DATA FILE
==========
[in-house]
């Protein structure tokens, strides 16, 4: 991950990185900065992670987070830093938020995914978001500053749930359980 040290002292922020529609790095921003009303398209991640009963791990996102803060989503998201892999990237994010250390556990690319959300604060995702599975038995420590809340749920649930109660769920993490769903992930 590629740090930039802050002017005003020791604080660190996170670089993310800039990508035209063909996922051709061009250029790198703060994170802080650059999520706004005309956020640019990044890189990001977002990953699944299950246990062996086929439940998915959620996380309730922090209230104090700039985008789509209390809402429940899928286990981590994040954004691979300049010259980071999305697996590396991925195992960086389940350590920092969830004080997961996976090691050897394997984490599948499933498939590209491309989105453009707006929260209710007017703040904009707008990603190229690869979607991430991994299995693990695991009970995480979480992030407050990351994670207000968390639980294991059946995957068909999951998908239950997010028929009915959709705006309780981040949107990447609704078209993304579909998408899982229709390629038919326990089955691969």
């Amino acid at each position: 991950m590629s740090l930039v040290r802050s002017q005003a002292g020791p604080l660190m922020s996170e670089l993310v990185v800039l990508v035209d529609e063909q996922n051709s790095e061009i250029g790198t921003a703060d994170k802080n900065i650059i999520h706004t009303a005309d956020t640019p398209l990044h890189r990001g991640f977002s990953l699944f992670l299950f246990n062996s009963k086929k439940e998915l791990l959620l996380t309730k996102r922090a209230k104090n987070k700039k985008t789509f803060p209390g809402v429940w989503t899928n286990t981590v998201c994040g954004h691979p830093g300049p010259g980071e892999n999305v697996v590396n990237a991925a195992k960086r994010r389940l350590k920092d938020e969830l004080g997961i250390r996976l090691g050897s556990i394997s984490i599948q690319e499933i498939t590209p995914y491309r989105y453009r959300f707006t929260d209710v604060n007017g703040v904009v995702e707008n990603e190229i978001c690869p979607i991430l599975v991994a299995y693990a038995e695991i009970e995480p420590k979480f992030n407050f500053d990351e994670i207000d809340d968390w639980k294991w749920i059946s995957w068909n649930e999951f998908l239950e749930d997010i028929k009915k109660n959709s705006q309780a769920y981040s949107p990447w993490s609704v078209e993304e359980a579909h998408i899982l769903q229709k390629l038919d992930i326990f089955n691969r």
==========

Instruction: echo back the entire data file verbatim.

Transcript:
[in-house]
């Protein structure tokens, strides 16, 4: 991950990185900065992670987070830093938020995914978001500053749930359980 040290002292922020529609790095921003009303398209991640009963791990996102803060989503998201892999990237994010250390556990690319959300604060995702599975038995420590809340749920649930109660769920993490769903992930 590629740090930039802050002017005003020791604080660190996170670089993310800039990508035209063909996922051709061009250029790198703060994170802080650059999520706004005309956020640019990044890189990001977002990953699944299950246990062996086929439940998915959620996380309730922090209230104090700039985008789509209390809402429940899928286990981590994040954004691979300049010259980071999305697996590396991925195992960086389940350590920092969830004080997961996976090691050897394997984490599948499933498939590209491309989105453009707006929260209710007017703040904009707008990603190229690869979607991430991994299995693990695991009970995480979480992030407050990351994670207000968390639980294991059946995957068909999951998908239950997010028929009915959709705006309780981040949107990447609704078209993304579909998408899982229709390629038919326990089955691969």
């Amino acid at each position: 991950m590629s740090l930039v040290r802050s002017q005003a002292g020791p604080l660190m922020s996170e670089l993310v990185v800039l990508v035209d529609e063909q996922n051709s790095e061009i250029g790198t921003a703060d994170k802080n900065i650059i999520h706004t009303a005309d956020t640019p398209l990044h890189r990001g991640f977002s990953l699944f992670l299950f246990n062996s009963k086929k439940e998915l791990l959620l996380t309730k996102r922090a209230k104090n987070k700039k985008t789509f803060p209390g809402v429940w989503t899928n286990t981590v998201c994040g954004h691979p830093g300049p010259g980071e892999n999305v697996v590396n990237a991925a195992k960086r994010r389940l350590k920092d938020e969830l004080g997961i250390r996976l090691g050897s556990i394997s984490i599948q690319e499933i498939t590209p995914y491309r989105y453009r959300f707006t929260d209710v604060n007017g703040v904009v995702e707008n990603e190229i978001c690869p979607i991430l599975v991994a299995y693990a038995e695991i009970e995480p420590k979480f992030n407050f500053d990351e994670i207000d809340d968390w639980k294991w749920i059946s995957w068909n649930e999951f998908l239950e749930d997010i028929k009915k109660n959709s705006q309780a769920y981040s949107p990447w993490s609704v078209e993304e359980a579909h998408i899982l769903q229709k390629l038919d992930i326990f089955n691969r």